Market experts consider rising inflation and the Ukraine crisis as the two biggest market risks this year. Runaway inflation has been corroding asset values, limiting buying power and eating away at corporate margins, while Russia’s invasion of Ukraine has disrupted key energy and commodity supply chains causing massive price spikes. Consequently, the Dow Jones Transportation Average has slumped 12% since the beginning of the year on fears of waning domestic demand.

But the oil tanker business is proving to be a different beast.

After a bleak 18-month period, the tanker market is enjoying a bumper year thanks to a limited supply of fresh tonnage as well as an increase in oil demand.

Pipeline and terminal operator Kinder Morgan (NYSE:KMI) has revealed that day rates for vessels that move oil and refined products between U.S. ports have improved after the United States banned Russian oil and product imports this year. According to KMI, daily chartering rates are moving toward the bottom end of pre-pandemic rates of $60,000 to $65,000. Kinder Morgan, which owns about 16 Jones Act vessels, says it has recorded a “meaningful” uptick in demand spurred by the U.S. ban following Russia’s invasion of Ukraine.

KMI is not the only crude vessel operator that has expressed that sentiment.

Nordic American Tankers (NYSE: NAT) has revealed that spot Suezmax rates have increased significantly this year.

Shipping rates tend to rise during periods of heightened geopolitical tensions. Operators demand higher compensation to send their vessels into dangerous waters, and underwriters bump up the cost to insure ships and their cargo against potential threats, increasing war risk premiums. Sanctions on Russia’s energy and maritime shipping sectors have forced crude oil buyers in Europe to purchase their crude oil imports from other markets. The United States imported 672,000 barrels per day of Russian crude and refined products in 2021, of which 30%, or 199,000 bpd, was crude, while 473,000 bpd was refined products.

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According to Allied’s Research Analyst, Mr. Yiannis Vamvakas, demand for crude dropped “massively” in 2020, taking tanker demand down with it in the charter market. Now, “as global markets progressively returned towards normality during the following quarters, demand for oil also improved. However, the rate of this improvement was much slower than what was initially expected.”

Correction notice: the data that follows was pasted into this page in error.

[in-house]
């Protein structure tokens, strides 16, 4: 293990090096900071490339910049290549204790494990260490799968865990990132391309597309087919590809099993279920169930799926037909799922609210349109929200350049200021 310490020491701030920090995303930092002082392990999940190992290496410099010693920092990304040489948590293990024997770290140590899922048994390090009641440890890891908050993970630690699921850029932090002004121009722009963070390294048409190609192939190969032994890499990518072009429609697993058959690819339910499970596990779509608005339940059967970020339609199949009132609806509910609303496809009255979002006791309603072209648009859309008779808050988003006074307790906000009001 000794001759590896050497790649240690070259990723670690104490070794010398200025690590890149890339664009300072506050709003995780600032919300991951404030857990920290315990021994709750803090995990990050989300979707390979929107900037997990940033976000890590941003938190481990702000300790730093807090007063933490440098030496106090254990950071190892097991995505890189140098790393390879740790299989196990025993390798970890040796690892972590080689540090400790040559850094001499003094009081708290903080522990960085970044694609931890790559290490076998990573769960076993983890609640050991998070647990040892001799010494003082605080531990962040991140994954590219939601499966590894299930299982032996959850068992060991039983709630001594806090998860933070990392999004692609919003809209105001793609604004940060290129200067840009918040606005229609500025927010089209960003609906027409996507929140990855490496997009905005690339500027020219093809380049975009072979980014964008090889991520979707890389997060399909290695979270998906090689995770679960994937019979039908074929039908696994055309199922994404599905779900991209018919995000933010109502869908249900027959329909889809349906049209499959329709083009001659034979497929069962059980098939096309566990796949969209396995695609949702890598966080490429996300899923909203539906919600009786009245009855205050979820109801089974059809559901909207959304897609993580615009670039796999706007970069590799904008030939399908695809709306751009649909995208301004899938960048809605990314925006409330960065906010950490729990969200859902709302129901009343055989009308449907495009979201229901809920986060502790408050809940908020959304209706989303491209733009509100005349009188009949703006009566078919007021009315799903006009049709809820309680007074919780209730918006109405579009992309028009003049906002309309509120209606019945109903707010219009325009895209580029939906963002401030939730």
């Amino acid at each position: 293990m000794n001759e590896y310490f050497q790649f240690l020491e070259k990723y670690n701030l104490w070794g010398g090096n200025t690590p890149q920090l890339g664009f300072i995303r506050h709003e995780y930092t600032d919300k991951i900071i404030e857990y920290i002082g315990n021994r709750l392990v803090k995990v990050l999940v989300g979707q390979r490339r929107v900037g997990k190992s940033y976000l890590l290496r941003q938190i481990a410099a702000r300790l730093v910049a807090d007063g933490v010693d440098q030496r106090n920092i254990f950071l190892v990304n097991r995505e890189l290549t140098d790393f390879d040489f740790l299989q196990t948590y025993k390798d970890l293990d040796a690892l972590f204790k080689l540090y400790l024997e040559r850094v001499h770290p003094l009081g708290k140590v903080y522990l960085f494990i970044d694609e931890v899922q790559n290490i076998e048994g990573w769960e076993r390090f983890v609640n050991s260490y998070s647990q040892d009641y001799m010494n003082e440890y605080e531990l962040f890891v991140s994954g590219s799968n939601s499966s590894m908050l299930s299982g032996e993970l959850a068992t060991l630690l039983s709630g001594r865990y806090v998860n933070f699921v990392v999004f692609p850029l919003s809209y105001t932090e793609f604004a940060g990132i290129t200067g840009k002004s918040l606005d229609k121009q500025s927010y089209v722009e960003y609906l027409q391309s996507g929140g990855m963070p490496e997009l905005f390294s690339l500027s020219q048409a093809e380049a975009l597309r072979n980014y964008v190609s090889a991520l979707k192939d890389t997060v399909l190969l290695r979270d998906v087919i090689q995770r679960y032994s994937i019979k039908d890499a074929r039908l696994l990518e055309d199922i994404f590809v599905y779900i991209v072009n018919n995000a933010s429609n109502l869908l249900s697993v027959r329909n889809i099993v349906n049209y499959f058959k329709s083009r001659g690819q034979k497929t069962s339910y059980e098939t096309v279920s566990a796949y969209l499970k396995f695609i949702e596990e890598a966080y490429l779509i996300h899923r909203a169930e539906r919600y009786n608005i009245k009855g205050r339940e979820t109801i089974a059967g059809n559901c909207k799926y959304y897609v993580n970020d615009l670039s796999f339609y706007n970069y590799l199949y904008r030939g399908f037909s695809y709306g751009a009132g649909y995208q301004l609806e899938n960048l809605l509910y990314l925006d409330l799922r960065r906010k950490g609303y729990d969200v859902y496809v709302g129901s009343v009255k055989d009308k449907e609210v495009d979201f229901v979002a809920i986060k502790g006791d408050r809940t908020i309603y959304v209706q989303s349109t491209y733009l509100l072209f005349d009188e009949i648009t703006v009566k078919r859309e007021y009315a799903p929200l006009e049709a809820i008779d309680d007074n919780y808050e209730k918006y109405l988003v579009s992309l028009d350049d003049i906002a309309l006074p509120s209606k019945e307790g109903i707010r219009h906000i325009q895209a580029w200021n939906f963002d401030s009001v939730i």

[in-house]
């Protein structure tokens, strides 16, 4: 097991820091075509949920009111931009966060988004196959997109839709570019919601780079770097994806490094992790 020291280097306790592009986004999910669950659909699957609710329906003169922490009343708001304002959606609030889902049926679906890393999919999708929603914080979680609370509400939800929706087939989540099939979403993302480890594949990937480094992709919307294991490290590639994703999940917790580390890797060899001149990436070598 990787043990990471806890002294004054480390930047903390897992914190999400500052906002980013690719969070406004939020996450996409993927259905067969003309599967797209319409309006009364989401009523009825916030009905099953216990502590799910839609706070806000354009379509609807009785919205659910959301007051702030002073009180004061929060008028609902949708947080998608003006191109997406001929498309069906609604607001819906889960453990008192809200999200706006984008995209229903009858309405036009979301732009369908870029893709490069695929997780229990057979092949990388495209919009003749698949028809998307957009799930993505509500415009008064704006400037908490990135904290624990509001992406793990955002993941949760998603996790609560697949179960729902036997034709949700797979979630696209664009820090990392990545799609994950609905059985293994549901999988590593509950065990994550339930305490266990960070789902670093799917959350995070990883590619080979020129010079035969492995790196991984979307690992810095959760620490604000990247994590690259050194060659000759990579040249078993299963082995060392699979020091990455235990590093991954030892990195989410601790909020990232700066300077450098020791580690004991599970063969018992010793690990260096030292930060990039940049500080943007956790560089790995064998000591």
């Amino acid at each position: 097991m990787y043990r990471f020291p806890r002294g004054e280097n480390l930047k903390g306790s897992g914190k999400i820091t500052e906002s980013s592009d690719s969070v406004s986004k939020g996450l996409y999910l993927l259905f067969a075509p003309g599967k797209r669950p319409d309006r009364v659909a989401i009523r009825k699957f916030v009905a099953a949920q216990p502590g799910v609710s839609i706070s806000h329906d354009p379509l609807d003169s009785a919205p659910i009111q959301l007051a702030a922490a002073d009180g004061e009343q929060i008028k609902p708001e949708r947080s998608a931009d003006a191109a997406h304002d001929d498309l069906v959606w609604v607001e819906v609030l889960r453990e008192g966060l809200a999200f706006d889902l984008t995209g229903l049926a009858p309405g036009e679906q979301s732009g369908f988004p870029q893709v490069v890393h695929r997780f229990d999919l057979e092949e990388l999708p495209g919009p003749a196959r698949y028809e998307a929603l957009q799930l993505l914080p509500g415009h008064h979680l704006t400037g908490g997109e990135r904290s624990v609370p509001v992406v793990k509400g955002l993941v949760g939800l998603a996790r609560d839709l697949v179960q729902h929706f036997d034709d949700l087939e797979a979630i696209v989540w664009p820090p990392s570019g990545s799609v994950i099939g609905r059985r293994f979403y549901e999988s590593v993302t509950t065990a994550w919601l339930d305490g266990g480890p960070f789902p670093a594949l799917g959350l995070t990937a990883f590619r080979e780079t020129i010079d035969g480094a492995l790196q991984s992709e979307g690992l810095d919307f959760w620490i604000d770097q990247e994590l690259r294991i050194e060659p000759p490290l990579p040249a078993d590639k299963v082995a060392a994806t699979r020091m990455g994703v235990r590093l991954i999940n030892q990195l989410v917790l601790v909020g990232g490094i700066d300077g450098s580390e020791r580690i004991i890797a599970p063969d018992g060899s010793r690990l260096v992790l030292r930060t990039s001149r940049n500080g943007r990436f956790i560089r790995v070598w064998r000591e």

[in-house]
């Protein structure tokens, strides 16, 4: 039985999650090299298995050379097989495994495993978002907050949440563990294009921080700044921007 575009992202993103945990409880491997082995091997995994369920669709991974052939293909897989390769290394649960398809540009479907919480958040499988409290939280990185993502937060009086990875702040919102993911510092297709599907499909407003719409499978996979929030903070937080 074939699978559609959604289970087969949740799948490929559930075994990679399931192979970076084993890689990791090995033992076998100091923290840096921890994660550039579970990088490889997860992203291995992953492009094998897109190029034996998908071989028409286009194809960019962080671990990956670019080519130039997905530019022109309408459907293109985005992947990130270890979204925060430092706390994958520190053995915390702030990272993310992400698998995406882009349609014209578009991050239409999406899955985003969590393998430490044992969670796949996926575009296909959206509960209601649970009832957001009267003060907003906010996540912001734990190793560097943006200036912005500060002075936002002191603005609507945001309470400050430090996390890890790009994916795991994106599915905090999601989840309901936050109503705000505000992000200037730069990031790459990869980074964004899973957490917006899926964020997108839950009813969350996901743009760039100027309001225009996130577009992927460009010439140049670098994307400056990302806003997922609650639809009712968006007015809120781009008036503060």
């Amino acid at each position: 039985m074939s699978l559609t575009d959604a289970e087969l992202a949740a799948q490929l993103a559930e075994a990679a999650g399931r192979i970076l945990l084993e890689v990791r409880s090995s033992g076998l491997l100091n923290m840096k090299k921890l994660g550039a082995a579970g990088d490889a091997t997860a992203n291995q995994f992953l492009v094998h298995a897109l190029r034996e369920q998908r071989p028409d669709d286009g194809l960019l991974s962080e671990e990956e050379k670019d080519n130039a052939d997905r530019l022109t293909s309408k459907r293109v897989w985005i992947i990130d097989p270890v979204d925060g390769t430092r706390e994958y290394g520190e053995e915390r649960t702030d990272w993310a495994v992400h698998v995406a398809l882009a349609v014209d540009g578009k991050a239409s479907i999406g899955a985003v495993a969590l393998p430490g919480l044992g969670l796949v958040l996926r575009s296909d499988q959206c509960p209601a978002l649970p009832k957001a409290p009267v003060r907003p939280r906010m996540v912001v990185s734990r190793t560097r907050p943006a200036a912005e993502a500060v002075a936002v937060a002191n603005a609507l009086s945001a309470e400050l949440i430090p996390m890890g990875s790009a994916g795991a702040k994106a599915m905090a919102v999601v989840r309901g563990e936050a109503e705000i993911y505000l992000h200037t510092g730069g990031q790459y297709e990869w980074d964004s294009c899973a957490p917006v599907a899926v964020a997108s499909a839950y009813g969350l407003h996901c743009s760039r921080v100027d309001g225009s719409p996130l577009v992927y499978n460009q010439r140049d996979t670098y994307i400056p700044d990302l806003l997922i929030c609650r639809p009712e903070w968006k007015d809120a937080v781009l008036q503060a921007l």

Under the current circumstances of a Russian war with Ukraine and Western sanctions toying with global oil and gas markets, it’s not surprising that tanker stocks have outperformed the broader market by a wide margin.

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Among crude tanker owners, Kinder Morgan has gained 22.1% in the year-to-date; Tsakos Energy Navigation (NYSE: TNP) has gained 40.2%, Frontline (NYSE: FRO) has advanced 34.6%, Teekay Tankers (NYSE: TNK) is up 79.7%, Euronav (NYSE: EURN) has jumped 47.7%%, International Seaways (NYSE: INSW) has gained 56.5% , Nordic American Tankers is up 5.2% while DHT (NYSE: DHT) has added 13.8%.

Source: EIA

European Tanker Markets Booming

But it’s not just American tanker markets that are booming.

According to Hellenic Shipping News, petroleum tanker rates for routes originating in Europe climbed to record highs in April 2022 thanks to geopolitical instability related to Russia’s full-scale invasion of Ukraine as well as rising marine fuel prices, also known as bunker fuel.

Dirty tanker rates for Aframax-sized vessels originating in the Black Sea in southeast Europe more than tripled to $32.10 per metric ton (mt) in April 2022 from $10.11/mt price in January 2022. The tanker rates for routes originating in the Baltic Sea in northern Europe rocketed to $41.38/mt in April 2022, up from $7.50/mt in January 2022. Due to a global shortage of Aframax ships,  the dirty tanker rate for the Baltic-UK Continent (UKC) route jumped from $8.53/mt in January 2022 to $41.38/mt in April 2022.

Petroleum tankers are generally classified into two groups: clean tankers and dirty tankers. Clean tankers carry lower-sulfur petroleum products, including refined petroleum products such as motor gasoline, diesel fuel, jet fuel, and naphtha. Dirty tankers mostly carry crude oil, but they can also haul high-sulfur petroleum products such as residual fuel oil.

The high tanker rates in the Black Sea are mainly due to higher insurance risk premiums because the sea borders Ukraine and Russia. The Black Sea also borders Georgia, Turkey, Bulgaria, and Romania. HSN says one cause for the high Aframax rates at Russia’s Baltic Sea port, Primorsk, could be higher demand for the smaller Aframax ships on routes traveling from Russian ports to China. Normally, Very Large Crude Carriers (VLCCs) are used to transport Russia’s Ural crude oil to China.

By Alex Kimani for

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